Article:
Locke’s last-second heroics give Wolf Pack win over Manchester
Sunday November 01st 2009, 11:01 pm

A trip to the Garden to watch the Rangers take on the Bruins (have I mentioned the Rangers are undefeated at home when I’ve been in the stands this season?) and a post-game birthday dinner in the city for my wonderful husband, who not only tolerates, but feeds the fetish that allows this blog to exist, meant I missed this afternoon’s (literally) last-second overtime victory by the Wolf Pack.  So once against I leave you with Bruce Berlet’s recap, courtesty of the Wolf Pack.

First, some numbers of note:

  • With three points tonight Corey Locke moved into sole possession of the AHL scoring lead with 8 goals and 9 assists for 17 points in 12 games.
  • P.A. Parenteau returned to the Wolf Pack lineup after scoring his first NHL goal during a two-game call-up by the Rangers and picked up two assists. His 8 goals and 8 assists tie him for second in league scoring with Charle Linglet of Springfield, though Parenteau’s played three fewer games.
  • Bobby Sanguinetti is tied with veteran blueliner Andy Wozniewski for the league lead in scoring by defensemen with 4 goals, 11 assists and 15 points in 12 games. The pair is also tied for fouth overall in league scoring.

Hartford Wolf Pack 3, Manchester Monarchs 2 (OT)

HARTFORD, Conn. – The Hartford Wolf Pack’s Corey Locke gave new meaning to playing beat the clock Sunday at the XL Center.

Locke capped a three-point night and took over the team scoring lead when he jammed his own rebound past Jonathan Bernier a millisecond before the overtime horn sounded, giving the Wolf Pack a 3-2 victory over the Atlantic Division-leading Manchester Monarchs before 2,801.

“I was pretty lucky,” said Locke, who assisted on the Wolf Pack’s first two goals and had seven points in less than 24 hours. “Fortunately the shot (by defenseman Bobby Sanguinetti) got through to me. I held on to (the puck), the goalie made a good save, then it came loose and I poked it in. Very lucky.”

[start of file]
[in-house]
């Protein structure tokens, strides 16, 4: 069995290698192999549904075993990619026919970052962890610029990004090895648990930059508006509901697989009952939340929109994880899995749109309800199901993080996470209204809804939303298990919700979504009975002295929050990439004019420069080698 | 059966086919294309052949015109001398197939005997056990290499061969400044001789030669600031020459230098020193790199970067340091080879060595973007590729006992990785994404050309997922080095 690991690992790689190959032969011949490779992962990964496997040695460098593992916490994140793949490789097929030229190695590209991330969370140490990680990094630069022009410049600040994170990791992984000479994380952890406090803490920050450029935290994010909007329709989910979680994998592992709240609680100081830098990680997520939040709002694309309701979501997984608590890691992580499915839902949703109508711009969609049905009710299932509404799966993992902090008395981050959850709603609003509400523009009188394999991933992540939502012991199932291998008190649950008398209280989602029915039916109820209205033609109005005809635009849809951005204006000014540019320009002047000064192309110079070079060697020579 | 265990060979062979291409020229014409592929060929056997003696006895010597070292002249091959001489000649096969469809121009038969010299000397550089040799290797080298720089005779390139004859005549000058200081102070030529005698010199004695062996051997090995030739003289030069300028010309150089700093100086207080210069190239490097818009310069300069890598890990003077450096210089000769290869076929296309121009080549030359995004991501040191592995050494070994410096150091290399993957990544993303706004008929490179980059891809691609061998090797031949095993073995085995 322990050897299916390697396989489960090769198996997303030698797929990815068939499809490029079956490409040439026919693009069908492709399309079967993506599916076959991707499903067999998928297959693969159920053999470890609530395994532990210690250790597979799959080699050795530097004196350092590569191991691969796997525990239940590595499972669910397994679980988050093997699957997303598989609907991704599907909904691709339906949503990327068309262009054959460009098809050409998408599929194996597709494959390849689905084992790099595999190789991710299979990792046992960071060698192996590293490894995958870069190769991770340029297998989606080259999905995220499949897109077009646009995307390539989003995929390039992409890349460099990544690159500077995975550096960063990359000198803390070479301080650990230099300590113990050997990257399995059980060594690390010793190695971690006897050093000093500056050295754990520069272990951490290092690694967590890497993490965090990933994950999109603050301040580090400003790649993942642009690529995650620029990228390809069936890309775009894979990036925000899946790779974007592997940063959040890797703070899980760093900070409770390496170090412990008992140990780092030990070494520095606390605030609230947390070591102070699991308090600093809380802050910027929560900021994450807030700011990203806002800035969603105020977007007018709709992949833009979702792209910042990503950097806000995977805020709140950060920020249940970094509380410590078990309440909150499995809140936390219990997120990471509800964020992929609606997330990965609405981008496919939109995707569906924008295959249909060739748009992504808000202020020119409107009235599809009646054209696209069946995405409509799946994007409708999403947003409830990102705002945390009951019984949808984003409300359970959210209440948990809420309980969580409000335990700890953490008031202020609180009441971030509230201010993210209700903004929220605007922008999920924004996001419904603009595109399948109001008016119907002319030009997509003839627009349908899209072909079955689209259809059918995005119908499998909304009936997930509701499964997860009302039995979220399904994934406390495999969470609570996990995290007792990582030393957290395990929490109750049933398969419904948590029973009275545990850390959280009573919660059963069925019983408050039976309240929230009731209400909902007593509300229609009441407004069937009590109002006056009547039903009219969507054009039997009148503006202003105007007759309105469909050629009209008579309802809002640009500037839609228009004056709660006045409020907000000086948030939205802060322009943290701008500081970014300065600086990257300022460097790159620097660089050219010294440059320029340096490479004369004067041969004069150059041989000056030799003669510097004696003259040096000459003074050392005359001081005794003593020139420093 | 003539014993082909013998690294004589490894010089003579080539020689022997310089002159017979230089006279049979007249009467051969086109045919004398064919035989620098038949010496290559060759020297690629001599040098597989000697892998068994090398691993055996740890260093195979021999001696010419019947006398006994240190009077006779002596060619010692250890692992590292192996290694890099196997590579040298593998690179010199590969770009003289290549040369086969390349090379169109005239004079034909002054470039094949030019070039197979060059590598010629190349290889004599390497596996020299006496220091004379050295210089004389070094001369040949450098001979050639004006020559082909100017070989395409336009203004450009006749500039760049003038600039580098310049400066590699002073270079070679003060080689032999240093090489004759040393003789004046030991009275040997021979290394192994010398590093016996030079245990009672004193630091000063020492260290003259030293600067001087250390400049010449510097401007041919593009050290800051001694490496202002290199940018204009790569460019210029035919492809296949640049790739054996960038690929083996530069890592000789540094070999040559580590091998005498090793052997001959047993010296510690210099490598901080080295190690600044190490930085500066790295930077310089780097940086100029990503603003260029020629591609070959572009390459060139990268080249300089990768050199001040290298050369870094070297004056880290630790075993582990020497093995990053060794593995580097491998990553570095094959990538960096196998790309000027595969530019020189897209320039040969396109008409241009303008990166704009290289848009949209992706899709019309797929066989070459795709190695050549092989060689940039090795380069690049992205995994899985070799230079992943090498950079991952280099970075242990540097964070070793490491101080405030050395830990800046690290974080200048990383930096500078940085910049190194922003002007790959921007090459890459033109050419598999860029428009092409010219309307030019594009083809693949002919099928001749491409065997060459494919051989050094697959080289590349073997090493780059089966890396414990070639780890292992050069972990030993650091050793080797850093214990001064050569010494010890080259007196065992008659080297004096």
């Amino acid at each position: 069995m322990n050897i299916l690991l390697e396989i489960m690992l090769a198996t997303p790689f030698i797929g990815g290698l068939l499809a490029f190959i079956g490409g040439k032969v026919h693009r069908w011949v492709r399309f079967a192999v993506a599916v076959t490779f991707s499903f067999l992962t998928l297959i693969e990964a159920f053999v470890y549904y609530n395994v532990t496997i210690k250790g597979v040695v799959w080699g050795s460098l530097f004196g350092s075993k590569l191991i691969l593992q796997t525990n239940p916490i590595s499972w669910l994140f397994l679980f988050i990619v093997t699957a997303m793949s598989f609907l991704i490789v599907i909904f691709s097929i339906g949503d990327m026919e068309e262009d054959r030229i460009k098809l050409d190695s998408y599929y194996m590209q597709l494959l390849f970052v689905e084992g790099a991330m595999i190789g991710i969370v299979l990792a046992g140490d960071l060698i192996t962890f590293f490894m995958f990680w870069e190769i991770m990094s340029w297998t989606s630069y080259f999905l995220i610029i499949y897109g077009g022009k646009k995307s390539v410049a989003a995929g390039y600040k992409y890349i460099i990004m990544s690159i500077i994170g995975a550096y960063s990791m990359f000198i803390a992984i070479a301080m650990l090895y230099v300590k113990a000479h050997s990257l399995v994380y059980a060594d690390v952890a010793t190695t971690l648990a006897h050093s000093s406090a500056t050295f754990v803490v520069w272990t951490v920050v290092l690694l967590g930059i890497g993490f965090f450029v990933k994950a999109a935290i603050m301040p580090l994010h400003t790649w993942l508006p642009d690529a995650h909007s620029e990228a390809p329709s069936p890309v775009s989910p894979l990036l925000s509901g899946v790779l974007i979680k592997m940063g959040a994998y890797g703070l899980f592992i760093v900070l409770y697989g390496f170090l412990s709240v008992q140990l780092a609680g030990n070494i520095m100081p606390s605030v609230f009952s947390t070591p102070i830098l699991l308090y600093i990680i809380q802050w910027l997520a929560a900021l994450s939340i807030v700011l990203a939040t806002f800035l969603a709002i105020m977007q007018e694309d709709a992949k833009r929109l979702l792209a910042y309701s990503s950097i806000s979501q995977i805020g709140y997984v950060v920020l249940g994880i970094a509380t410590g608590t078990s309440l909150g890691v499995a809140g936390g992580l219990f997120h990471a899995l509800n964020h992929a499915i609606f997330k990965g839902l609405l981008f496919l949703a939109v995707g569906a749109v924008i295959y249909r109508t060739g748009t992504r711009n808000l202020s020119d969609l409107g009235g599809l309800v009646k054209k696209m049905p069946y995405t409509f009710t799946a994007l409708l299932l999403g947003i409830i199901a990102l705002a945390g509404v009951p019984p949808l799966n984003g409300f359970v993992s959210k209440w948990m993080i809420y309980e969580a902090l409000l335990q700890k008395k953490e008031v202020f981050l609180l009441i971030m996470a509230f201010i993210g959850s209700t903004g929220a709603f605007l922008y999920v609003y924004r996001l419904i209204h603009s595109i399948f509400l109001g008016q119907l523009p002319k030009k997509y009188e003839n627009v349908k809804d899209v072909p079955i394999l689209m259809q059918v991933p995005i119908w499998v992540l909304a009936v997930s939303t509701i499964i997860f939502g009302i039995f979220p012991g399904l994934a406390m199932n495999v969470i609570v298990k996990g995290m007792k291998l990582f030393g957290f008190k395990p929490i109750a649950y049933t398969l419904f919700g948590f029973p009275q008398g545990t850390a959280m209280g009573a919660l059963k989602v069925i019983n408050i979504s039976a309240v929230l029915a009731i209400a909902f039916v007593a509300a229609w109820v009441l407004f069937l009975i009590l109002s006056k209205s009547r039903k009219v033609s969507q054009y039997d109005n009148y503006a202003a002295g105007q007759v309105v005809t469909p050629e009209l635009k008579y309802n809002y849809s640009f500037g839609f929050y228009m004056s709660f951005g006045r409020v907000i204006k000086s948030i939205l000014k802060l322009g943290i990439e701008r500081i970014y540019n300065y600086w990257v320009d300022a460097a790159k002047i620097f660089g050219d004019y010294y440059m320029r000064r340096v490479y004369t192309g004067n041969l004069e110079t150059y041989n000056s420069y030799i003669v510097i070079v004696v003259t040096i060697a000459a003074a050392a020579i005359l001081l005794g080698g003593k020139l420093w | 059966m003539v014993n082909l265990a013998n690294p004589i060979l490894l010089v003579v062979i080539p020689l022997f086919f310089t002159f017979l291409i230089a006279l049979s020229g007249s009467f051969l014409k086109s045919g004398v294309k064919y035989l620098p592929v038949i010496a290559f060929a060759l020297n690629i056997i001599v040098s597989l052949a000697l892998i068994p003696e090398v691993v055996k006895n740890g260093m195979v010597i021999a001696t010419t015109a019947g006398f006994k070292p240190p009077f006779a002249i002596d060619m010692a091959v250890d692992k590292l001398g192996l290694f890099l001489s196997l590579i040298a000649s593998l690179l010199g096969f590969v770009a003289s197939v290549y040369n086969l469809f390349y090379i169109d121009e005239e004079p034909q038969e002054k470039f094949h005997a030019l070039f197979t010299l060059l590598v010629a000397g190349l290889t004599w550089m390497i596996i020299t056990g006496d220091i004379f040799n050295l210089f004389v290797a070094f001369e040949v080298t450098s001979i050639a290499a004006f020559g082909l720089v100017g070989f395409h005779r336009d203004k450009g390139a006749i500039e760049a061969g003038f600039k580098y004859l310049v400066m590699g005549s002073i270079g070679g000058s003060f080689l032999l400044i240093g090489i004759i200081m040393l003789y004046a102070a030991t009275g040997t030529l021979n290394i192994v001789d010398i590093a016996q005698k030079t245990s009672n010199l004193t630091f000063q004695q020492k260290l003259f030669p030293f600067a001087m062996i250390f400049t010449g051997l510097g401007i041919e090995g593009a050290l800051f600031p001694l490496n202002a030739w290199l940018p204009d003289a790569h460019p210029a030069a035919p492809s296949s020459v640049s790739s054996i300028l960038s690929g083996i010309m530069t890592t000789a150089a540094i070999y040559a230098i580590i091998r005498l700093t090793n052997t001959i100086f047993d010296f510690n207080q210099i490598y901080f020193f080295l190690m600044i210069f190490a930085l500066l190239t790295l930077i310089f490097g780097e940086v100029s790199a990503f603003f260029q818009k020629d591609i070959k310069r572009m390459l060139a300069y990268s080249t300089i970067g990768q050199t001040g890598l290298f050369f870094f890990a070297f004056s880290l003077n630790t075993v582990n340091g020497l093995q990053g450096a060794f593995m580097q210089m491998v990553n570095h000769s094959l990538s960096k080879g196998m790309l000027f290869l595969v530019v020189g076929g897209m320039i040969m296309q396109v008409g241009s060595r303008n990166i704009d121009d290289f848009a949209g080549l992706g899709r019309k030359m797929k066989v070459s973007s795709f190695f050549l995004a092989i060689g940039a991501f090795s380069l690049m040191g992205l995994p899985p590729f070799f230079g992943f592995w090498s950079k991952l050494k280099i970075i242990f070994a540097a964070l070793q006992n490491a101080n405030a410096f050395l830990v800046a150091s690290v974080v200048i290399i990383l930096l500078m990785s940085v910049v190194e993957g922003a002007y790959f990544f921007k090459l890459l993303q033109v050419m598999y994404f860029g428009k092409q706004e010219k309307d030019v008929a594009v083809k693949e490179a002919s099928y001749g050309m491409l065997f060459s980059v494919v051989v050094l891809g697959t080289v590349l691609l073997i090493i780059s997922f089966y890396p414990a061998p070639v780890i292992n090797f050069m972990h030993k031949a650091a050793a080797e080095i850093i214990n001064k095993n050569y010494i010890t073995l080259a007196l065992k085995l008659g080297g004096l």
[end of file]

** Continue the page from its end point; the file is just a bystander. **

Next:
Locke, who had a goal and three assists in a 7-0 victory over the Providence Bruins Saturday night, said he saw Sanguinetti’s shot and was just looking to tip it in.

“I was able to corral it and get it behind him,” said Locke, who has eight goals and nine assists. “Just lucky.”

Ironically, Locke had failed to win a faceoff after Wolf Pack coach Ken Gernander called timeout with 35 seconds left.

“Not to be cliché, but you play right to the end,” Gernander said. “We’ve been asking all the guys for two weeks to finish all their plays in practice and in games, battle for loose pucks until the play is dead. They stuck with and got a big goal.

“Corey is a very opportunistic player as you saw. He gets his opportunities and has a nose for the net.”

Gernander said he realized it wasn’t going to be easy against the Monarchs (9-2-1-0), who had allowed only 14 goals, including three shutouts and yielding three goals during a six-game winning streak ended by the Wolf Pack.

“They’d given up the fewest goals in the league and were No. 1 on the penalty kill, so we knew we were going to have to work hard and really earn our chances,” Gernander said. “There’s where it’s critical to have second and third efforts.”

The Wolf Pack’s top-ranked power play struck quickly, as P.A. Parenteau, back from scoring his first NHL goal during a two-game stint with the Rangers, backhanded a pass to Ilkka Heikkinen breaking off the left point for a wrist shot that beat Bernier 4:10 into the game.

After Chad Johnson (33 saves) denied Oscar Moller breaking in off the left wing 30 seconds later, the Wolf Pack made it 2-0 as Parenteau passed from behind the net to Locke, whose centering pass was redirected past Bernier by Sanguinetti at 7:08.